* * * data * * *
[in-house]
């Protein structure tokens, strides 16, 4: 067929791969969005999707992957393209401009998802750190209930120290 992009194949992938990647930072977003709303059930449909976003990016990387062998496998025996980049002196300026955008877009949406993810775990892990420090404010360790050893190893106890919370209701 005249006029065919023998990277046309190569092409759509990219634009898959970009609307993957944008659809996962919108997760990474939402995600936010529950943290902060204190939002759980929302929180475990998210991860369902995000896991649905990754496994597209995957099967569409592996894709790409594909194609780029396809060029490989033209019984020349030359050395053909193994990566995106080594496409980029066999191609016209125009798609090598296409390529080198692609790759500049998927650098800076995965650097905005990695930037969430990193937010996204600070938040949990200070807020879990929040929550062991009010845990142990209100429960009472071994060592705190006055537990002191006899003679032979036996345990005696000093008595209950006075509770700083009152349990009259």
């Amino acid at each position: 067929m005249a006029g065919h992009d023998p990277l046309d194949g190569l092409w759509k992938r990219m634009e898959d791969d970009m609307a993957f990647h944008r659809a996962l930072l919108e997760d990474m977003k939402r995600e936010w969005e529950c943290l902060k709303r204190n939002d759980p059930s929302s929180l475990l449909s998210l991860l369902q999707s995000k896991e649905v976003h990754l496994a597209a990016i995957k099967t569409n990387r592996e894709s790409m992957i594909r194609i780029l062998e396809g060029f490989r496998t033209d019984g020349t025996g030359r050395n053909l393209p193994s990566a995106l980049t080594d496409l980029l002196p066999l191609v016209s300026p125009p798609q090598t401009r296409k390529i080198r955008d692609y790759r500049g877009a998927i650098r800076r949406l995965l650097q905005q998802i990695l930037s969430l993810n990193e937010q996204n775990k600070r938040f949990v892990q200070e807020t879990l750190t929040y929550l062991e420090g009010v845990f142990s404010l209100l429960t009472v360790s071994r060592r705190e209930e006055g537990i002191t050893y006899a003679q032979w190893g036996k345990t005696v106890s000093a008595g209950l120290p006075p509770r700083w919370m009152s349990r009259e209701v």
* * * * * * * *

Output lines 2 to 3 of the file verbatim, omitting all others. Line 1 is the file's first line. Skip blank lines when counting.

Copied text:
């Protein structure tokens, strides 16, 4: 067929791969969005999707992957393209401009998802750190209930120290 992009194949992938990647930072977003709303059930449909976003990016990387062998496998025996980049002196300026955008877009949406993810775990892990420090404010360790050893190893106890919370209701 005249006029065919023998990277046309190569092409759509990219634009898959970009609307993957944008659809996962919108997760990474939402995600936010529950943290902060204190939002759980929302929180475990998210991860369902995000896991649905990754496994597209995957099967569409592996894709790409594909194609780029396809060029490989033209019984020349030359050395053909193994990566995106080594496409980029066999191609016209125009798609090598296409390529080198692609790759500049998927650098800076995965650097905005990695930037969430990193937010996204600070938040949990200070807020879990929040929550062991009010845990142990209100429960009472071994060592705190006055537990002191006899003679032979036996345990005696000093008595209950006075509770700083009152349990009259």
């Amino acid at each position: 067929m005249a006029g065919h992009d023998p990277l046309d194949g190569l092409w759509k992938r990219m634009e898959d791969d970009m609307a993957f990647h944008r659809a996962l930072l919108e997760d990474m977003k939402r995600e936010w969005e529950c943290l902060k709303r204190n939002d759980p059930s929302s929180l475990l449909s998210l991860l369902q999707s995000k896991e649905v976003h990754l496994a597209a990016i995957k099967t569409n990387r592996e894709s790409m992957i594909r194609i780029l062998e396809g060029f490989r496998t033209d019984g020349t025996g030359r050395n053909l393209p193994s990566a995106l980049t080594d496409l980029l002196p066999l191609v016209s300026p125009p798609q090598t401009r296409k390529i080198r955008d692609y790759r500049g877009a998927i650098r800076r949406l995965l650097q905005q998802i990695l930037s969430l993810n990193e937010q996204n775990k600070r938040f949990v892990q200070e807020t879990l750190t929040y929550l062991e420090g009010v845990f142990s404010l209100l429960t009472v360790s071994r060592r705190e209930e006055g537990i002191t050893y006899a003679q032979w190893g036996k345990t005696v106890s000093a008595g209950l120290p006075p509770r700083w919370m009152s349990r009259e209701v």